Who became New Amsterdam’s First Citizens? Who were Excluded?
Practically all of the original 237 adults who claimed New Amsterdam’s burgher right in April 1657 were male, some acting independently, others as heads of their household. Wives of burghers were legally considered city citizens and did not have to appear. Four women are on the original burgher lists: three widows and Mettie Wessels, a free woman and merchant.
By taking the burgher oath, free city citizens formally bound themselves to their municipal government. Thus, the burgher right was not available to those who were legally bound by another commitment. One such group was indentured servants. A considerable number of “servants” arrived with their masters from 1657-1664 but they would have been excluded from the burgher right because of their bonded status. Soldiers in the Dutch Atlantic were also excluded from local citizenship while in the WIC’s service but it was understood that once released from their commitment to the Company, soldiers could take the burgher oath. Finally, enslaved Africans were excluded by virtue of their bound service, as this was the legal distinction being applied to slaves at the time. Those Africans who had been freed from slavery would technically have been eligible for burgher status but the names of the few known free Africans do not appear on the burgher lists. This may have been due to the fact that many of those free Africans were given land beyond that city walls, thus making them unable to meet the burgher residency requirement. Only one name, that of Anthony More who took the burgher oath in 1658, suggests the possibility that the man was an African of “Moorish” descent.
Jews were the only group initially excluded from city citizenship; the Court of Burgomasters and Schepens initially denied Asser Levy’s request for the burgher right when he appeared before them on 11 April 1657. Levy was one of three Ashkenazi Jews who arrived in New Amsterdam in 1654, the same time an additional twenty-three Portuguese Sephardim from Brazil sought refuge in the city. At the time, Stuyvesant tried to bar them from the colony, claiming that their poor economic status would be a drain on the colony. He was overruled by the Amsterdam directors who ordered that these Jews be allowed to remain in the colony if they took care of their own poor. Levy justified his claim to the burgher right stating that he had served watch with other burghers and had been a burgher of Amsterdam. The court referred his petition to Stuyvesant and Council who, remembering their earlier admonition from Company directors, granted Levy’s petition, and that of several other Jews, who were then allowed to become New Amsterdam burghers.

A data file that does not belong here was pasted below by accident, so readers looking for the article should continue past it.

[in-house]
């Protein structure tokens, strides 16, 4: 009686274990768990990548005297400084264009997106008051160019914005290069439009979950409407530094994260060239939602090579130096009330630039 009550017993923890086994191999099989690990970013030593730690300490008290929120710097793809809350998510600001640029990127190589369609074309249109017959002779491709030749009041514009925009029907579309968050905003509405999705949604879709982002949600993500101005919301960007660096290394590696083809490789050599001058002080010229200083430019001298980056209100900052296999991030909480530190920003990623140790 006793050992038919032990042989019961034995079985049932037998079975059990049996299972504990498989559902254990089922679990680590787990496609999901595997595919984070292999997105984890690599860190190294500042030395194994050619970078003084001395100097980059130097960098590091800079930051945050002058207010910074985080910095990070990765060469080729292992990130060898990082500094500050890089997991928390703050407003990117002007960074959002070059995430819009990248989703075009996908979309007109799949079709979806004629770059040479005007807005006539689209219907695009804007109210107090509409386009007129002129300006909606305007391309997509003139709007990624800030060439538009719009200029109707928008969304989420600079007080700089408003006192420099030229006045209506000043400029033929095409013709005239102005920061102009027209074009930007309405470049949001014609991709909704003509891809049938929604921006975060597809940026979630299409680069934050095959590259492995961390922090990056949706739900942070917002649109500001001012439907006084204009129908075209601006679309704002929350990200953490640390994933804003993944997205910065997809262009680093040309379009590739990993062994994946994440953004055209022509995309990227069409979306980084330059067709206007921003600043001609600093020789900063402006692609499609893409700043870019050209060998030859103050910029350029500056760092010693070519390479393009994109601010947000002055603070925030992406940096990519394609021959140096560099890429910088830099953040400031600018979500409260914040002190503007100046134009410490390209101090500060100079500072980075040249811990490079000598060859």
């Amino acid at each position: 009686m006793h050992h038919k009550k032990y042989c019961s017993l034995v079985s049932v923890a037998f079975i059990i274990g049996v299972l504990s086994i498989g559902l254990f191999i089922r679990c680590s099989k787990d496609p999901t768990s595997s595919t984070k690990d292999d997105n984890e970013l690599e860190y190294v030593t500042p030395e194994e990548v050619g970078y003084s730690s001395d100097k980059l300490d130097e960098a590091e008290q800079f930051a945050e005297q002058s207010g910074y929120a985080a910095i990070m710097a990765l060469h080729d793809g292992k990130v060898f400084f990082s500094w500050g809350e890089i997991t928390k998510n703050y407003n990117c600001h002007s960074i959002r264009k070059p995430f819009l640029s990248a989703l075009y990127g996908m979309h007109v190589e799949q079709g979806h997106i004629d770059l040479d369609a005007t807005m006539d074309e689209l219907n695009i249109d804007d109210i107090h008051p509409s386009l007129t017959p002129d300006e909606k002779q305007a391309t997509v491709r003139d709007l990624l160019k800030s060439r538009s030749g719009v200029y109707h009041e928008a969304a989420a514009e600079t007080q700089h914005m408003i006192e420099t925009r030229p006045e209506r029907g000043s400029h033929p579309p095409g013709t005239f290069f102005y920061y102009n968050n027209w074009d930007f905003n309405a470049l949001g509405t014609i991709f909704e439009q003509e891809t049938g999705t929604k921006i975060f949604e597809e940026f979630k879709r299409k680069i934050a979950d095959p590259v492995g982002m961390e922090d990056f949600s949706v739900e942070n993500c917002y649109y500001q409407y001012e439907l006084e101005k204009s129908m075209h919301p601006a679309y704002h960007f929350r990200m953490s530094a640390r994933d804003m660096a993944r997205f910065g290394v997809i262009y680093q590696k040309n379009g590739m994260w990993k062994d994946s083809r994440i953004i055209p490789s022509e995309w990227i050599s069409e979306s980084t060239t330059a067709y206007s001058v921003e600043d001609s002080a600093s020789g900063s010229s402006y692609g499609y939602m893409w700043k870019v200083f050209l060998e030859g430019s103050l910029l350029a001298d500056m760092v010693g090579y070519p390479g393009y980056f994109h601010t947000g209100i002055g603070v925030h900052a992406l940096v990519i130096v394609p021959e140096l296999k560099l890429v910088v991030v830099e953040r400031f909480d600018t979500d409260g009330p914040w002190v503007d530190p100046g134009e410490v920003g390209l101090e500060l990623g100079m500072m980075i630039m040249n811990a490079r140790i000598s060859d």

After April 1657, the burgher right was easily available to new arrivals either by marriage or purchase. Thus, for those not otherwise bound, availability of the Small Burgher Right made inclusion as a municipal citizen essentially a matter of choice for most newly arrived white Europeans. From 1657 to 1664, an estimated 1,079 individuals arrived in New Amsterdam, traveling mostly in families and moving beyond the city to other parts of New Netherland. We know that among those who remained in the city, at least 92 new arrivals agreed to pay the reasonable fee of 20 guilders for the Small Burgher Right. The magistrates often offered incentives to accept the burgher right by accepting bonds and alternative methods of payment. Excluded from the burgher right were those who did not keep fire and light nor pay the fee.